Monday, Oct 18, 2010
Steve Jobs in a rare appearance on Apple's quarterly earnings conference call, explains how the influx of 7" tablets isn't a threat to the iPad:
Almost all of them use seven-inch screens, as compared to iPad’s near 10-inch screens. Let’s start there. One naturally thinks that a seven-inch screen would offer 70 percent of the benefits of a 10-inch screen. Unfortunately, this is far from the truth. The screen measurements are diagonal, so that a seven-inch screen is only 45 percent as large as iPad’s 10-inch screen. You heard me right: just 45 percent as large.I would hesitate to mention to Steve that the iPad's screen is only 53% as large as a 13" Macbook Pro's screen, and that the iPhone's screen is 13% of an iPad screen. Steve goes on to say:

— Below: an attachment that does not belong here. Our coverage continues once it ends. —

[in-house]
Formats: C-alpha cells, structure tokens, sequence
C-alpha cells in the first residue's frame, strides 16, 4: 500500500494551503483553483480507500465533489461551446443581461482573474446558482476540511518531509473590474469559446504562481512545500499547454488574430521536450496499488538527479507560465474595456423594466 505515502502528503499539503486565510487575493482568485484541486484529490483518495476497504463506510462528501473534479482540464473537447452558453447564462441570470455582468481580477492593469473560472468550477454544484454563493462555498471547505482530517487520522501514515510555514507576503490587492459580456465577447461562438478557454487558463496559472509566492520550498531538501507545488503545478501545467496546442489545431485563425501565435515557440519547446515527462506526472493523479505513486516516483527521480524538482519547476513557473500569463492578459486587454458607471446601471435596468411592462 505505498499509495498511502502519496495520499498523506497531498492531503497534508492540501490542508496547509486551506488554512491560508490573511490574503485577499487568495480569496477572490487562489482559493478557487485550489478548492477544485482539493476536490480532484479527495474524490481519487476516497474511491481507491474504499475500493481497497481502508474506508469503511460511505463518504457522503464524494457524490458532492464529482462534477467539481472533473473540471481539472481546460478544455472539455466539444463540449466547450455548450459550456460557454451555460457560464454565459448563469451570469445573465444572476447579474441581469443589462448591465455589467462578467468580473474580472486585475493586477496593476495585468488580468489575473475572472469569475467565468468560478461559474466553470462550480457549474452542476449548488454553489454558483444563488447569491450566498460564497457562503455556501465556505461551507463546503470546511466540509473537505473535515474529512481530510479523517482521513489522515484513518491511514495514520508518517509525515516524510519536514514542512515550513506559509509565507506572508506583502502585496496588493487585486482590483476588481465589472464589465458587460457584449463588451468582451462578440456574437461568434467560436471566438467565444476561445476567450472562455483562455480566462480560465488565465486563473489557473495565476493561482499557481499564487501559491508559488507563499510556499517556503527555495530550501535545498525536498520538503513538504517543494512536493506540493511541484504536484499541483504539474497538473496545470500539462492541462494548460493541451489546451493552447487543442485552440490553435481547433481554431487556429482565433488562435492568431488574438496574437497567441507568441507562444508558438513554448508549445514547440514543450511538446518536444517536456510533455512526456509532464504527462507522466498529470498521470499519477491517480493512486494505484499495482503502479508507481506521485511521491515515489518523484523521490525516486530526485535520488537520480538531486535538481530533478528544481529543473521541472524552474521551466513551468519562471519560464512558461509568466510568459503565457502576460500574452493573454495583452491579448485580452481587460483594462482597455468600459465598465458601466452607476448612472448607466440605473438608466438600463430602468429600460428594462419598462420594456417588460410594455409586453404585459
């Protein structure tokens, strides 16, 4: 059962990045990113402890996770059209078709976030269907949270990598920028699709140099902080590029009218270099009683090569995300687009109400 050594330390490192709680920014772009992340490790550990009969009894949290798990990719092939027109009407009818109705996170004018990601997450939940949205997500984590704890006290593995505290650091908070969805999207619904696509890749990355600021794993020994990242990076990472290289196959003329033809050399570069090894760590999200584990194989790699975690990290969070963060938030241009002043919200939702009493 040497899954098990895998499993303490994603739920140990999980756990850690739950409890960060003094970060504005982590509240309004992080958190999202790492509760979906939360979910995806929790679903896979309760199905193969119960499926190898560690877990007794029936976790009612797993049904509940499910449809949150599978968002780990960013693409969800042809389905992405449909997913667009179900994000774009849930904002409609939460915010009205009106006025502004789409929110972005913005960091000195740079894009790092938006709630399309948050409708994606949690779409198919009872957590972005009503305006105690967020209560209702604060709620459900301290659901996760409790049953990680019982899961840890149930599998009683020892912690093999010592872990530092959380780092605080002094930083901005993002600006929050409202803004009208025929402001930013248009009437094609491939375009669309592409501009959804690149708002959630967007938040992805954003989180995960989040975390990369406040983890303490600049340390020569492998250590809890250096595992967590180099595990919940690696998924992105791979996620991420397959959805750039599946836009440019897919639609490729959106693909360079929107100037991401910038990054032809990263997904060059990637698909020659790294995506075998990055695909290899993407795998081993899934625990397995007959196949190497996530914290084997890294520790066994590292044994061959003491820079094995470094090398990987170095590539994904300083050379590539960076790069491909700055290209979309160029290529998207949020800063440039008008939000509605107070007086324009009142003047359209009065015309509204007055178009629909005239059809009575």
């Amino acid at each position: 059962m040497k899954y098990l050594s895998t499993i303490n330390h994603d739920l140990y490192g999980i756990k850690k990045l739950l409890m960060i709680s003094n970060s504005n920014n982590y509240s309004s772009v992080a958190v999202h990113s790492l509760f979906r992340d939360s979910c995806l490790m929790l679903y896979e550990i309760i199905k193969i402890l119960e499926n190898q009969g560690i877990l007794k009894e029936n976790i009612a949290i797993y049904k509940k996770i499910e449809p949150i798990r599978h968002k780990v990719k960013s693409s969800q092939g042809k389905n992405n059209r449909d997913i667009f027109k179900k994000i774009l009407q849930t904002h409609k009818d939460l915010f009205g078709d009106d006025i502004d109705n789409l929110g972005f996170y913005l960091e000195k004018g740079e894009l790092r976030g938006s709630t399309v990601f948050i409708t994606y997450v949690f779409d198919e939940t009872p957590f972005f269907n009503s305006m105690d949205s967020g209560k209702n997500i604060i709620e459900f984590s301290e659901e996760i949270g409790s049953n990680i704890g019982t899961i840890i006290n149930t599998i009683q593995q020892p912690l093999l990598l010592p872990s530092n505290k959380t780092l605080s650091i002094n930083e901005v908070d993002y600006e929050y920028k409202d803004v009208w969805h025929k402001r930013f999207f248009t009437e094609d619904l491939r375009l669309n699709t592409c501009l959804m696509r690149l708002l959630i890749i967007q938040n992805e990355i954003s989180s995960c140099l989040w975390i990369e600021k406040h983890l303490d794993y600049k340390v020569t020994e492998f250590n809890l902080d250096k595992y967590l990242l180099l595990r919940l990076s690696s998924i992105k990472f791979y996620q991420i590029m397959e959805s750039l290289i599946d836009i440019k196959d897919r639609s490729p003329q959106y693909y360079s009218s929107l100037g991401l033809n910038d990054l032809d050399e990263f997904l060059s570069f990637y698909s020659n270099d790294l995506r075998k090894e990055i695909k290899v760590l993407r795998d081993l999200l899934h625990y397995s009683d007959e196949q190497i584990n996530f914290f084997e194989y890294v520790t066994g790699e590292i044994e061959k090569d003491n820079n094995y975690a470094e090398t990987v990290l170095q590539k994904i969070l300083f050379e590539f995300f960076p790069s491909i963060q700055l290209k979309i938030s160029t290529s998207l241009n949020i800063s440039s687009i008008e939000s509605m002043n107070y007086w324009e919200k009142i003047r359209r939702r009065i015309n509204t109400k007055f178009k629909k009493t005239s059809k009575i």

Apple has done extensive user testing on user interfaces over many years, and we really understand this stuff. There are clear limits of how close you can physically place elements on a touchscreen before users cannot reliably tap, flick or pinch them. This is one of the key reasons we think the 10-inch screen size is the minimum size required to create great tablet apps. No tablet can compete with the mobility of a smartphone. Its ease of fitting into your pocket or purse. Its unobtrusiveness when used in a crowd. Given that all tablet users will already have a smartphone in their pockets, giving up precious display area to fit a tablet in their pockets is clearly the wrong trade-off. The seven-inch tablets are tweeners: too big to compete with a smartphone, and too small to compete with an iPad.The problem with this argument is the implicit assertion that there are 'sweet spots' for complexity, mapping to 'smartphone' and 'tablet'. This comes from a company that has time and time again made successful products that confound previous assertions about form factors. If Apple decided to make a 7" iOS device, you can bet your ass they'd come up with UI patterns and complexity levels that are appropriate for the size. What Steve is really saying is "Nobody's made a UI that works really well on a 7" touchscreen and nobody but Apple can. Until we do, we're happy to say it can't be done."
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